No one knows exactly when the first TRD appeared, and different theories about the origin have been suggested... Because of the unique ridge characteristic, which is only shared by two recognized dog breeds; the TRD and the Rhodesian ridgeback, it is very tempted to believe that there is some connection between the breeds. The question is only how? The Rhodesian ridgeback is an African dog breed and the TRD´s origin is in Asia. Some people think that the TRD is an ancestor of the Rhodesian ridgeback. The reason for this is the fact that dogs from Asian are supposed to be ancestors to all the domestic dogs in Africa. If this is correct the origin of the ridge should be Asia.|
Other people instead believe that the ridge first appeared in Africa and dogs with this characteristic coat returned to Asia together with traders. If this theory is correct, the joint ancestor of both of these two breeds with the ridge should be the extinct African Hottentott Hunting dog (the distinct characteristic of this dog was a ridge at the back).
Another theory is the one which believes that the TRD is a pure, but domestic dingo. You can probably exclude this idea. For example, studies on the inheritance of coat colours in canids indicates that the colour "diluted black" (blue) comes from domestic dogs, because the colour does not occur among the dingoes. The fact that TRDs do have this coat colour indicates that there have been some crossbreeding with domestic dogs. How, if and which kind of dog this could be, is still a well kept secret.
This wild dog/dingo(?) show a great similarity with a TRD but it is without a ridge. It was living at the beach in Thailand and the picture was taken by Katja Ranocha.
The Phu Quoc Dog is another present Asian dog type with a ridge. The Phu Quoc Dog bears a strong resemblance to the TRD, but the size is a bit smaller and the colour differs in some way. There are some people who think that the Phu Quoc Dog is a local representative of the TRD and that the TRD is the oldest of the two dog types, but other thinks the opposite... Today there are no real proof of any relationship between the TRD and this dog type, but the close geographical position speaks for a close relationship between them.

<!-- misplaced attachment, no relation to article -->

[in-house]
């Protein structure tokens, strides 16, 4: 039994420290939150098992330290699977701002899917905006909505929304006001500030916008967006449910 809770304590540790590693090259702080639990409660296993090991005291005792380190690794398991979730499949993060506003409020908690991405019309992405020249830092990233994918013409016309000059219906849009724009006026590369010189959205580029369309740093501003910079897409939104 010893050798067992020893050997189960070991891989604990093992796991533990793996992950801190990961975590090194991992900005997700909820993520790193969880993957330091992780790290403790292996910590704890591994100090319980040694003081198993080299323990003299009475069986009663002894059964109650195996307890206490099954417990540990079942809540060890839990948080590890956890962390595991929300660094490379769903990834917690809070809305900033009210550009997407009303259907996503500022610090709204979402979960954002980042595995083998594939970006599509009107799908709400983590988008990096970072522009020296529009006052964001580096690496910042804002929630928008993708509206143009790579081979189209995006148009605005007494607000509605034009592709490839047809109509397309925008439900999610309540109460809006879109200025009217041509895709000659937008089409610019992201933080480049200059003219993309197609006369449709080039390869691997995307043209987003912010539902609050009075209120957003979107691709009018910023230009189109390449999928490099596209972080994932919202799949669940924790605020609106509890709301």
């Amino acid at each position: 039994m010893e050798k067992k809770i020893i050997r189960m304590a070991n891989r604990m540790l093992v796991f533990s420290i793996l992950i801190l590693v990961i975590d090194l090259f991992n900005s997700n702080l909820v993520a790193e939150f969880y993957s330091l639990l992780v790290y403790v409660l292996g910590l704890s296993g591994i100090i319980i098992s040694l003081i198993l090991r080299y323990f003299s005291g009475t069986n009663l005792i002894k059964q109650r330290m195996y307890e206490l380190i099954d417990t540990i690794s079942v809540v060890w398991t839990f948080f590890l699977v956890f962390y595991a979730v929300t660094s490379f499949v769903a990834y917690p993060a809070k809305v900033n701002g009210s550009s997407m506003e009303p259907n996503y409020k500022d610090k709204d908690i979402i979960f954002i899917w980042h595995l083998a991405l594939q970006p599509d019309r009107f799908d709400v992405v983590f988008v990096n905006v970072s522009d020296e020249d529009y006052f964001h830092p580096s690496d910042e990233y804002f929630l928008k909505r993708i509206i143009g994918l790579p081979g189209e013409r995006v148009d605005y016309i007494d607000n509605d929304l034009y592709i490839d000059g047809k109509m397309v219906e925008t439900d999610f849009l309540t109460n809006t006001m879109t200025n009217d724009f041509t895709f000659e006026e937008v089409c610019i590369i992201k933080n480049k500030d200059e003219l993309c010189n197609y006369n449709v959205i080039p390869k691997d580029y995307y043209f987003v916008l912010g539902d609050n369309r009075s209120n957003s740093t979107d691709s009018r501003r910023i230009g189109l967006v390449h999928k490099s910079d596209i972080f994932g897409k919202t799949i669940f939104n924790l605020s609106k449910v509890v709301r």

This Phu Quoc dog is born at the island Phu Quoc. Her name is Lyly and she lives in the Netherlands. Picture taken by R. Mersmann.
The origin of the TRD is being the subject of research. For this purpose both modern technique, by genetic analysis of blood, and more "classical" genetic studies (for example studies of the ridge shape) are being used. Still there is no scientific evidence for, or against any of the theories, but we do hope that we in the future will find out more about the origin of the TRD.
One thing we do know fore sure; the breed has been kept pure for a long time. Because of the poor communication in this part of Asia, large areas in Thailand were kept isolated in centuries, which gave the breed less chance to intermix with other dogs. Even if there are no complete documentation of the origin of the breed there are some support that the TRD is an very old dog breed. In a Thai cave some dog drawings have been found, and these look just like TRDs. The drawings are more than 3,000 years old! But there is real evidence that the breed is at least 350 years old. According to an over 350 year old Thai manuscript, which describe the breed very well, the TRD was already common in Thailand!
|Around 1975 a serious efforts were made by breeders in Thailand to save the TRD. The breeders did a successful work to get a acknowledgement of the breed by different Kennel Clubs around the world. In 1993 the FCI (Federation Cynologique Internationale) did recognize the TRD. The breed was admitted into group 5; Spitz and primitive dog types .
Today the TRD is very popular in Thailand and you can find the breed in every dog show. In 1994 there was over 5,000 TRDs registered in Thailand and the number is increasing every year. The breed is still rather frequent at the countryside, and no one knows for sure how many TRDs there are in Thailand. Even if the TRD is an old breed, the dogs was earlier rather unknown outside Thailand. Today the rest of the world is showing a great interest in the breed. A restrict export of dogs have occurred from Thailand to Europe and the USA. The number of TRDs in these countries are still quite small, but it is increasing rapidly.